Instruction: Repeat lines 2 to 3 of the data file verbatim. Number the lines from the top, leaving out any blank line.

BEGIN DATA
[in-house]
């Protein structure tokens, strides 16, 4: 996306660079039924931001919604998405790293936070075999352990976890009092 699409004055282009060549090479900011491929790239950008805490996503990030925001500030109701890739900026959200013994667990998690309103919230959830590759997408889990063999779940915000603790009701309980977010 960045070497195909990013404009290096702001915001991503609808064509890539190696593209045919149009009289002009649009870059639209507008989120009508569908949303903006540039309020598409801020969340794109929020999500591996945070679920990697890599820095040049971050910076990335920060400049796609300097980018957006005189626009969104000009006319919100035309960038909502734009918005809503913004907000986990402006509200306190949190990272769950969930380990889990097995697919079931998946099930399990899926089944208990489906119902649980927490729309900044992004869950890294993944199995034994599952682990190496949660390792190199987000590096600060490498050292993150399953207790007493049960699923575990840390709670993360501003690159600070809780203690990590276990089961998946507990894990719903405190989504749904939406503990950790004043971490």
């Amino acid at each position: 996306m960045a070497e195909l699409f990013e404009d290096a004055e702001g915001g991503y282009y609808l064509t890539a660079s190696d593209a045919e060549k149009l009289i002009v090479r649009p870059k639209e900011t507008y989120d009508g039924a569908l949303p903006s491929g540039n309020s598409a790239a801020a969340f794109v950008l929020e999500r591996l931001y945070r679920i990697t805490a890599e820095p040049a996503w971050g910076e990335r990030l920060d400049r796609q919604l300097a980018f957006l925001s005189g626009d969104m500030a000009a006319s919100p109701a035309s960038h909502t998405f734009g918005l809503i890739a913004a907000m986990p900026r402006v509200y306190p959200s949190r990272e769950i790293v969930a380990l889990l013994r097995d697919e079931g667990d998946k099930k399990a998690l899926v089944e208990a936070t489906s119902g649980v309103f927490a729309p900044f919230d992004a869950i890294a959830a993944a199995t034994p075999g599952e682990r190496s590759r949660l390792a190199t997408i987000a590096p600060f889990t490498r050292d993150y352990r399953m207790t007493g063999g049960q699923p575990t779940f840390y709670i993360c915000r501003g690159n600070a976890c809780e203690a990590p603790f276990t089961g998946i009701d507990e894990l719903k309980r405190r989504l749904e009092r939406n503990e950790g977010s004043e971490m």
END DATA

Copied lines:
């Protein structure tokens, strides 16, 4: 996306660079039924931001919604998405790293936070075999352990976890009092 699409004055282009060549090479900011491929790239950008805490996503990030925001500030109701890739900026959200013994667990998690309103919230959830590759997408889990063999779940915000603790009701309980977010 960045070497195909990013404009290096702001915001991503609808064509890539190696593209045919149009009289002009649009870059639209507008989120009508569908949303903006540039309020598409801020969340794109929020999500591996945070679920990697890599820095040049971050910076990335920060400049796609300097980018957006005189626009969104000009006319919100035309960038909502734009918005809503913004907000986990402006509200306190949190990272769950969930380990889990097995697919079931998946099930399990899926089944208990489906119902649980927490729309900044992004869950890294993944199995034994599952682990190496949660390792190199987000590096600060490498050292993150399953207790007493049960699923575990840390709670993360501003690159600070809780203690990590276990089961998946507990894990719903405190989504749904939406503990950790004043971490």
């Amino acid at each position: 996306m960045a070497e195909l699409f990013e404009d290096a004055e702001g915001g991503y282009y609808l064509t890539a660079s190696d593209a045919e060549k149009l009289i002009v090479r649009p870059k639209e900011t507008y989120d009508g039924a569908l949303p903006s491929g540039n309020s598409a790239a801020a969340f794109v950008l929020e999500r591996l931001y945070r679920i990697t805490a890599e820095p040049a996503w971050g910076e990335r990030l920060d400049r796609q919604l300097a980018f957006l925001s005189g626009d969104m500030a000009a006319s919100p109701a035309s960038h909502t998405f734009g918005l809503i890739a913004a907000m986990p900026r402006v509200y306190p959200s949190r990272e769950i790293v969930a380990l889990l013994r097995d697919e079931g667990d998946k099930k399990a998690l899926v089944e208990a936070t489906s119902g649980v309103f927490a729309p900044f919230d992004a869950i890294a959830a993944a199995t034994p075999g599952e682990r190496s590759r949660l390792a190199t997408i987000a590096p600060f889990t490498r050292d993150y352990r399953m207790t007493g063999g049960q699923p575990t779940f840390y709670i993360c915000r501003g690159n600070a976890c809780e203690a990590p603790f276990t089961g998946i009701d507990e894990l719903k309980r405190r989504l749904e009092r939406n503990e950790g977010s004043e971490m």